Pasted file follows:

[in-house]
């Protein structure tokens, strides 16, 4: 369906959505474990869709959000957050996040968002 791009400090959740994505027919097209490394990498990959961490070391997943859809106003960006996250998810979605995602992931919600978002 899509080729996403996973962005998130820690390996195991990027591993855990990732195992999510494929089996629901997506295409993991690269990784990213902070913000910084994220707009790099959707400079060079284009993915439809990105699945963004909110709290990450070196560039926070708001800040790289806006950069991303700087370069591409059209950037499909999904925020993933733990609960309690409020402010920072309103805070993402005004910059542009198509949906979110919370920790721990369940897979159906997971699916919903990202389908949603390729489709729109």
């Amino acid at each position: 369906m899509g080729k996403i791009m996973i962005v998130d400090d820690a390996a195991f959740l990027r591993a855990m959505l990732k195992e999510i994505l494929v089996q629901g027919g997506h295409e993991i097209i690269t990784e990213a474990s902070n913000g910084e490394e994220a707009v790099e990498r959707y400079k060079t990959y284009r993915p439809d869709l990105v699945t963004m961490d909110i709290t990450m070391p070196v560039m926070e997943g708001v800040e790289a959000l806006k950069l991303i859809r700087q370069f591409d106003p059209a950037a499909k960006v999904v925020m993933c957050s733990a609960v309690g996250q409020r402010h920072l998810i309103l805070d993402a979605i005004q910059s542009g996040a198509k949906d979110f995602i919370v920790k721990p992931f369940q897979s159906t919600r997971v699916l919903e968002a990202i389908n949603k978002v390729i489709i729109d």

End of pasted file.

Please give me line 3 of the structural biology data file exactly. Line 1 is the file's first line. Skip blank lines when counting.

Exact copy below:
């Amino acid at each position: 369906m899509g080729k996403i791009m996973i962005v998130d400090d820690a390996a195991f959740l990027r591993a855990m959505l990732k195992e999510i994505l494929v089996q629901g027919g997506h295409e993991i097209i690269t990784e990213a474990s902070n913000g910084e490394e994220a707009v790099e990498r959707y400079k060079t990959y284009r993915p439809d869709l990105v699945t963004m961490d909110i709290t990450m070391p070196v560039m926070e997943g708001v800040e790289a959000l806006k950069l991303i859809r700087q370069f591409d106003p059209a950037a499909k960006v999904v925020m993933c957050s733990a609960v309690g996250q409020r402010h920072l998810i309103l805070d993402a979605i005004q910059s542009g996040a198509k949906d979110f995602i919370v920790k721990p992931f369940q897979s159906t919600r997971v699916l919903e968002a990202i389908n949603k978002v390729i489709i729109d």